Babies are born—every day, everywhere—full of promise. Oh, wait, I’m starting to repeat myself. Didn’t I just say that in another blog?
It’s true, though, so it bears repeating. But on a lighter note than my last blog, today is the 27th anniversary of my becoming a mother. And like almost every mom, on that day when my daughter was born, I might as well have been the only woman in the world who had ever given birth.
Never mind that as the nurse laid my baby girl on my chest for the first time, I could hear a woman grunting and groaning in the delivery room next to mine. Never mind that I’d been listening to other mothers tell me horror stories of labor, delivery, and motherhood for nine months. Never mind that I’d been given fair warning of sleepless nights, colicky infants, the anxiety of being a working mother.
It amuses me now that women told me I’d “forget all about the pain of childbirth” and in the next breath shared the gritty details of their own pain. I’m certain they must have shared stories of joy with me. But I don’t remember those. And since we didn’t have timelines on social media back then, there’s no record of the funny stories, the stories of unbridled joy. So I only remember the bridled stories—the ones that start with feet in the stirrups.
I do have a reminder from one of those women—an easy recipe for a busy mom day that a friend gave me on a note-card. (Remember those days? Before you kept your recipes in the Cloud?) The design on the card shows a mom holding a screaming baby, and the caption reads, “Being a mother is very educational….now I know why ferrets eat their young.”
I wonder if it will be any different for the young mothers I know now. I love following them on social media as they offer snippets of their lives. I empathize when they share challenges, but the stories I remember are those that touch my heart or make me laugh.
There’s the picture that needs no caption—my friend’s little boy lying on his tummy on a bookshelf, his fingers trailing along the cover of a book he isn’t yet able to read.
There’s another friend’s story of making banana bread from a recipe given to her by her son’s birth mother.
And there’s the friend who writes a few lines of dialogue in the style of a play script:
Dad: A thinking cap isn’t a real body part.
Son: Yes it is. Mine is in my pants.
Some day if they sit down at a computer to write their stories, they’ll have a wealth of notes and pictures to remind them of all the facts that were important enough to remember. But even then, their children will probably say to them, “That’s not the way that happened.” That is the nature of story.
Even now, when we have so much technology at our fingertips, recognizing the difference between story and truth isn’t an exact science. I’m reminded of this yet again in the controversy over Dr. Reza Aslan’s recent book Zealot, in which he distinguishes between Jesus of the gospels and Jesus of history. After converting to Christianity and being told by church leaders that the Bible is “true, literal and inerrant,” Dr. Aslan made it his life’s work to study the history of religions. Of Jesus, the man from Nazareth, he says, “But in the end, he is the only Jesus that we can access by historical means. Everything else is a matter of faith.”
I don’t understand why some of the people who share my faith feel threatened or outraged—why there is a perception that Christianity is under attack—when a scholar decides our faith is “a myth,” as Aslan pronounced it in one interview. I can read research about the context of Jesus’ life and not necessarily draw the same conclusion as the researcher. As Aslan admits in another interview, there are many scholars who read the same research and come to a different conclusion. As Aristotle said, “It is the mark of an educated mind to be able to entertain a thought without accepting it.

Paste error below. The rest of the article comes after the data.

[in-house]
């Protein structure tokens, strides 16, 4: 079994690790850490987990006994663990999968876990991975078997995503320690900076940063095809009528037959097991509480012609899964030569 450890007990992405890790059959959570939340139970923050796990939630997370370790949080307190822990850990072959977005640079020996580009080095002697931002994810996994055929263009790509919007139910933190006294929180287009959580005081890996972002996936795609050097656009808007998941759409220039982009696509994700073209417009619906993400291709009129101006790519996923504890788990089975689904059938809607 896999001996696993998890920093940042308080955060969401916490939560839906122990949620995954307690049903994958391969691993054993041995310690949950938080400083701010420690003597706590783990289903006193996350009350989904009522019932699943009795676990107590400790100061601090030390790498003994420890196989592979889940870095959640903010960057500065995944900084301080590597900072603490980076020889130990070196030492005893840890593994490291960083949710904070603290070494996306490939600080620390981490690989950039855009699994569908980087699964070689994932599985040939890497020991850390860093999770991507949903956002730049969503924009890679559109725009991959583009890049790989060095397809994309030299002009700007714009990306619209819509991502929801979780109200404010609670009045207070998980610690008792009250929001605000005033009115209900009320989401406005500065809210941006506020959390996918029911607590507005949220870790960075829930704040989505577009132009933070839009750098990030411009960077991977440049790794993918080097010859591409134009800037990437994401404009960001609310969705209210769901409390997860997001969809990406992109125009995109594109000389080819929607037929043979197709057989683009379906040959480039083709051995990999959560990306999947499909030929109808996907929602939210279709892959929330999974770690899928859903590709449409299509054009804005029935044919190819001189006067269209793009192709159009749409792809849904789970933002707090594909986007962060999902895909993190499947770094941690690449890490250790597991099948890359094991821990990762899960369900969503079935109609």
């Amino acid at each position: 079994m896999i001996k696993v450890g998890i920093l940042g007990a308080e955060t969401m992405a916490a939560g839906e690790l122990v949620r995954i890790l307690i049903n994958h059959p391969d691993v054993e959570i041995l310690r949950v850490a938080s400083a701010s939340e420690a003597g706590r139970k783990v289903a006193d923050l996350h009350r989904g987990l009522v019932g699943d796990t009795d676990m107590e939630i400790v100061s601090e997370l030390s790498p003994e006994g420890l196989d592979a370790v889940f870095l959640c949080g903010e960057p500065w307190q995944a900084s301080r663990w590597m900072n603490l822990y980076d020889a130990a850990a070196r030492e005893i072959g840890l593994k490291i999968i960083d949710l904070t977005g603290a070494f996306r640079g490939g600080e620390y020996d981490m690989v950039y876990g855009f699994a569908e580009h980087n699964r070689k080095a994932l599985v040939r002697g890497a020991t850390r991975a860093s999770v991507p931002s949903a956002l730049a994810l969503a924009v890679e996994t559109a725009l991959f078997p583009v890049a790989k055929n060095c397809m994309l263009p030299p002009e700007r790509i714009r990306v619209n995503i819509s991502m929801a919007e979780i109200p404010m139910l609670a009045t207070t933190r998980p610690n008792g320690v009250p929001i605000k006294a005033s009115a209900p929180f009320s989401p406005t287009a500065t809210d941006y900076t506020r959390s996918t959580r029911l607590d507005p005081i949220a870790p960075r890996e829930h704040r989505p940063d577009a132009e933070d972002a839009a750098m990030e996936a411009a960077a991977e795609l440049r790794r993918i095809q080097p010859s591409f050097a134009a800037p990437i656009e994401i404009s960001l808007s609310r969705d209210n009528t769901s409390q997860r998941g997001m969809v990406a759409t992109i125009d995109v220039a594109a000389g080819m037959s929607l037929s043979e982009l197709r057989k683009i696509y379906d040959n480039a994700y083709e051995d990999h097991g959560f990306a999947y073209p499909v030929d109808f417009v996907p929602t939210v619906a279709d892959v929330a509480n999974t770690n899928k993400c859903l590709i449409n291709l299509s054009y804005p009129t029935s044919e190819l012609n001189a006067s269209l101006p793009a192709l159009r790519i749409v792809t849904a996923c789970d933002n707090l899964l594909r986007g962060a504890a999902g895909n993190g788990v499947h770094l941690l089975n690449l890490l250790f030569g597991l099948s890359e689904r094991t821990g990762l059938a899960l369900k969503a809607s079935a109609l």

Each time I learn something new about the stories of faith, I’m reminded that the God I believe in will always be bigger than we can understand. Every faith that’s lasted—Christianity or Islam or any of the other faiths that sustain believers—has withstood thousands of years of questions and doubt.
It is impossible to “prove” the absence or the existence of God. But it is possible to draw strength and wisdom from the stories—the human stories that have as many variations as there are storytellers.
I look forward to finishing Dr. Aslan’s book, just as I enjoy hearing the stories of his life that led him to devote himself to the study of religious history and revert to the Muslim faith of his father. History and his story speak to me far more than the interviewers who question his right to speak the truth as he understands it.
I enjoy hearing him for some of the same reasons I love knowing both the facts and the stories of my friends’ lives—because they reveal truths of what’s important to them in the telling.
And I find the same kind of joy in reading what one of my pastors called “the stories of God for the people of God.” What is the truth of the Jesus who answered religious leaders with wisdom greater than their cleverly crafted questions? The truth of the Jesus who fought zealously for the poor? The truth of the Jesus who saw himself as one with God?
The truth is that every fact of history, every understanding of context, every story I’ve read—and I’ve read many that challenge my view of the world—helps me test what I believe to be sure it’s worthy of my faith.
It’s a historical fact that 27 years ago today, I had enough faith to bring another life into the world’s story. But knowing that history can’t begin to express how that little baby’s life has become a unique story of her own—and how, in the process, she has helped me glimpse the face of God.
Tell me the stories of your truths that transcend history.